This year will see the start of the 3rd edition of the ‘Autonomous Greenhouse Challenge’. The challenge is to grow lettuce in a greenhouse ‘completely autonomously and without human intervention’ through the use of AI. The lettuce also needs to meet a high standard of quality and yield. It also has use as few resources as possible, such as water, fertilizer and energy. The participants had to compete against a grower who is allowed to walk around their own greenhouse and check up on their crops.
Cucumber (2018) and cherry tomatoes (2019/20) were grown autonomously in previous editions. The teams had to determine the ideal for temperature levels, amount of light, irrigation and a number of other parameters, such as the density of plants and their stems.
The teams used a number of standard sensors in the greenhouse for their crops. They were also allowed to install their own sensors and cameras in the greenhouse to collect additional information while the crops were growing.
Can technology beat growers?
In the first two editions, teams took part with employees from tech giants such as Microsoft, Intel, Tencent, NXP and Samsung. The first competition was won by a team made up of Microsoft employees and students from a Danish and a Dutch university. The second event was won by a team consisting of employees, students and researchers from Hoogendoorn Growth Management, Van der Hoeven Horticultural Projects, Delft University of Technology and Keygene. This team performed better than the reference team of growers across all sections of the competition. Which led to the question whether technology can already beat growers and does this make people redundant?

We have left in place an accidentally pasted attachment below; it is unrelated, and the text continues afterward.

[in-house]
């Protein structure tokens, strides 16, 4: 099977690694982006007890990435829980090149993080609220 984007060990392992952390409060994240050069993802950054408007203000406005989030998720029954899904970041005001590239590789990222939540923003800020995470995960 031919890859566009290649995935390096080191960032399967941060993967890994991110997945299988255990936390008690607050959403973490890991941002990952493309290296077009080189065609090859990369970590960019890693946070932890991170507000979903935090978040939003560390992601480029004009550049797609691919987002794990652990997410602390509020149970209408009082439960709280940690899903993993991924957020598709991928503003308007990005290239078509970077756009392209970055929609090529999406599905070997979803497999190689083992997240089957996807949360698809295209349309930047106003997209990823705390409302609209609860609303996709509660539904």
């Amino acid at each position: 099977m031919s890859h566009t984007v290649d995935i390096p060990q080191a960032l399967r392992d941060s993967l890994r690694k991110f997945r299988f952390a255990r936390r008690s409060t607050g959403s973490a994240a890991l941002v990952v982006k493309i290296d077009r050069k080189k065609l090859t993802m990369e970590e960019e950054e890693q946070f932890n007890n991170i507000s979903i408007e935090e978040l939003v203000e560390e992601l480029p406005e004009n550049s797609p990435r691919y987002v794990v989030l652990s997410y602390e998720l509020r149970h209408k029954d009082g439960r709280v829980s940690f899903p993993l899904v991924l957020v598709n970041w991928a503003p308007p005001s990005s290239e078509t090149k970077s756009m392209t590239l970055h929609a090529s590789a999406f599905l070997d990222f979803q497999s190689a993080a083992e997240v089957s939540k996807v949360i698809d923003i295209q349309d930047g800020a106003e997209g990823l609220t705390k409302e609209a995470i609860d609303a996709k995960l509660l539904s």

We have been using all kinds of technology in greenhouse crops for many years. Growers have long since dispensed with having to open the windows themselves when it’s too hot or fire up the furnaces when it’s cold outside. For more than 50 years, climate computers have been in existence that have taken over that job from them. These kinds of adjustments are made automatically by linking temperature readings to a controller that can open the windows or turn up the heating. Knowledge systems were already being utilized in horticulture 30 years ago with the aim of making things run even smarter. These systems, which contain rules incorporating ‘human knowledge’, are now seen as the forerunners of AI.
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